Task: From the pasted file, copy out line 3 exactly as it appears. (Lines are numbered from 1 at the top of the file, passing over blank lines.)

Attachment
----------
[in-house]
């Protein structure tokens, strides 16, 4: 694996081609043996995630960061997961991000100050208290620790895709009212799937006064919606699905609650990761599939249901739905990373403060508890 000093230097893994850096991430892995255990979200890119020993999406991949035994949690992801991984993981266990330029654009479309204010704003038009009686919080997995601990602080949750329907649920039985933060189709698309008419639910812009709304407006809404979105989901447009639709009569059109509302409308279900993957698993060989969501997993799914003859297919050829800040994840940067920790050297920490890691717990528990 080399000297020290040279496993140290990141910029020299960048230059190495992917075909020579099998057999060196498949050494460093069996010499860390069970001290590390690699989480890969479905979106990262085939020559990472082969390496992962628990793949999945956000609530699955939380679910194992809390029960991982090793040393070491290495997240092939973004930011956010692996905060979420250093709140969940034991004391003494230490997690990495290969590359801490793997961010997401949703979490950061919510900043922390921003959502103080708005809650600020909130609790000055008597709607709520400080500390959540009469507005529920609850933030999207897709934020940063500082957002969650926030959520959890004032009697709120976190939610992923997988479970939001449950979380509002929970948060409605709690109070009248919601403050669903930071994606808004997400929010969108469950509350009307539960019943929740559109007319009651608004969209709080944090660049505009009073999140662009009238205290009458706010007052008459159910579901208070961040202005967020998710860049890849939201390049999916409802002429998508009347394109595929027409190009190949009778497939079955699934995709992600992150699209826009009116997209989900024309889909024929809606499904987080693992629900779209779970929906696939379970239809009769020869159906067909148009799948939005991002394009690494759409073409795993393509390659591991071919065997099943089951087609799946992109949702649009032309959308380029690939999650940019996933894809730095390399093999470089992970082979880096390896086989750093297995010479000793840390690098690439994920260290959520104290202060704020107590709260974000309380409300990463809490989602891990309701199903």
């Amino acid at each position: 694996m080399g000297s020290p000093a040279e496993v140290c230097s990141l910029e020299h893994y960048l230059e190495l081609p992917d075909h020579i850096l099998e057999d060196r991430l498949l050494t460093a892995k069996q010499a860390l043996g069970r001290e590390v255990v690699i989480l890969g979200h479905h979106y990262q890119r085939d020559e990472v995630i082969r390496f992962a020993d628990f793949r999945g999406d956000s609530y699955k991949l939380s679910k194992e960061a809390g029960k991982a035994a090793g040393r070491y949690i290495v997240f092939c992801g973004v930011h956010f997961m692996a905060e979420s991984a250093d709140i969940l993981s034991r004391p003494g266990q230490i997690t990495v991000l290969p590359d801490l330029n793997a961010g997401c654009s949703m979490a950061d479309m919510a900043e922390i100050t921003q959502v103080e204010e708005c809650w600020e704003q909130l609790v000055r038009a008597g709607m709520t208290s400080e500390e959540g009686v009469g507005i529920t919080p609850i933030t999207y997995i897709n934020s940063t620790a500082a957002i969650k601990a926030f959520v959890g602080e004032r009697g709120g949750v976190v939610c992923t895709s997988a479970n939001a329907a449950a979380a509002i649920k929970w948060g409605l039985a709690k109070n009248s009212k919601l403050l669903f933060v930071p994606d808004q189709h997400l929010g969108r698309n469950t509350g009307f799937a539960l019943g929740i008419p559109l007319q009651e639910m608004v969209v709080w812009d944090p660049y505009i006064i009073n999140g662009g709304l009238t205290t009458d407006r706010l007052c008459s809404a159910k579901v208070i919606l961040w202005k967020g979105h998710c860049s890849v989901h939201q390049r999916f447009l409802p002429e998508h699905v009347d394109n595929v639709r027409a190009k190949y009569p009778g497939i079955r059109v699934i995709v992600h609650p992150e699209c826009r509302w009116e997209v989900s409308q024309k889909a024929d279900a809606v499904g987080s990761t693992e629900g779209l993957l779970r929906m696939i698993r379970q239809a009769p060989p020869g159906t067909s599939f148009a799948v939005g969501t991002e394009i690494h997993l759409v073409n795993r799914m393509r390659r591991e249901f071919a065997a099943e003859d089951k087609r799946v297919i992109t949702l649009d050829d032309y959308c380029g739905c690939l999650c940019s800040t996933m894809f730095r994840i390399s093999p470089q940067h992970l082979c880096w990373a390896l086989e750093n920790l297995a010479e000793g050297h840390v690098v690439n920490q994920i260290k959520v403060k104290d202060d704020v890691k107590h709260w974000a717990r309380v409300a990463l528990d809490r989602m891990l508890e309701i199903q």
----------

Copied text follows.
């Amino acid at each position: 694996m080399g000297s020290p000093a040279e496993v140290c230097s990141l910029e020299h893994y960048l230059e190495l081609p992917d075909h020579i850096l099998e057999d060196r991430l498949l050494t460093a892995k069996q010499a860390l043996g069970r001290e590390v255990v690699i989480l890969g979200h479905h979106y990262q890119r085939d020559e990472v995630i082969r390496f992962a020993d628990f793949r999945g999406d956000s609530y699955k991949l939380s679910k194992e960061a809390g029960k991982a035994a090793g040393r070491y949690i290495v997240f092939c992801g973004v930011h956010f997961m692996a905060e979420s991984a250093d709140i969940l993981s034991r004391p003494g266990q230490i997690t990495v991000l290969p590359d801490l330029n793997a961010g997401c654009s949703m979490a950061d479309m919510a900043e922390i100050t921003q959502v103080e204010e708005c809650w600020e704003q909130l609790v000055r038009a008597g709607m709520t208290s400080e500390e959540g009686v009469g507005i529920t919080p609850i933030t999207y997995i897709n934020s940063t620790a500082a957002i969650k601990a926030f959520v959890g602080e004032r009697g709120g949750v976190v939610c992923t895709s997988a479970n939001a329907a449950a979380a509002i649920k929970w948060g409605l039985a709690k109070n009248s009212k919601l403050l669903f933060v930071p994606d808004q189709h997400l929010g969108r698309n469950t509350g009307f799937a539960l019943g929740i008419p559109l007319q009651e639910m608004v969209v709080w812009d944090p660049y505009i006064i009073n999140g662009g709304l009238t205290t009458d407006r706010l007052c008459s809404a159910k579901v208070i919606l961040w202005k967020g979105h998710c860049s890849v989901h939201q390049r999916f447009l409802p002429e998508h699905v009347d394109n595929v639709r027409a190009k190949y009569p009778g497939i079955r059109v699934i995709v992600h609650p992150e699209c826009r509302w009116e997209v989900s409308q024309k889909a024929d279900a809606v499904g987080s990761t693992e629900g779209l993957l779970r929906m696939i698993r379970q239809a009769p060989p020869g159906t067909s599939f148009a799948v939005g969501t991002e394009i690494h997993l759409v073409n795993r799914m393509r390659r591991e249901f071919a065997a099943e003859d089951k087609r799946v297919i992109t949702l649009d050829d032309y959308c380029g739905c690939l999650c940019s800040t996933m894809f730095r994840i390399s093999p470089q940067h992970l082979c880096w990373a390896l086989e750093n920790l297995a010479e000793g050297h840390v690098v690439n920490q994920i260290k959520v403060k104290d202060d704020v890691k107590h709260w974000a717990r309380v409300a990463l528990d809490r989602m891990l508890e309701i199903q």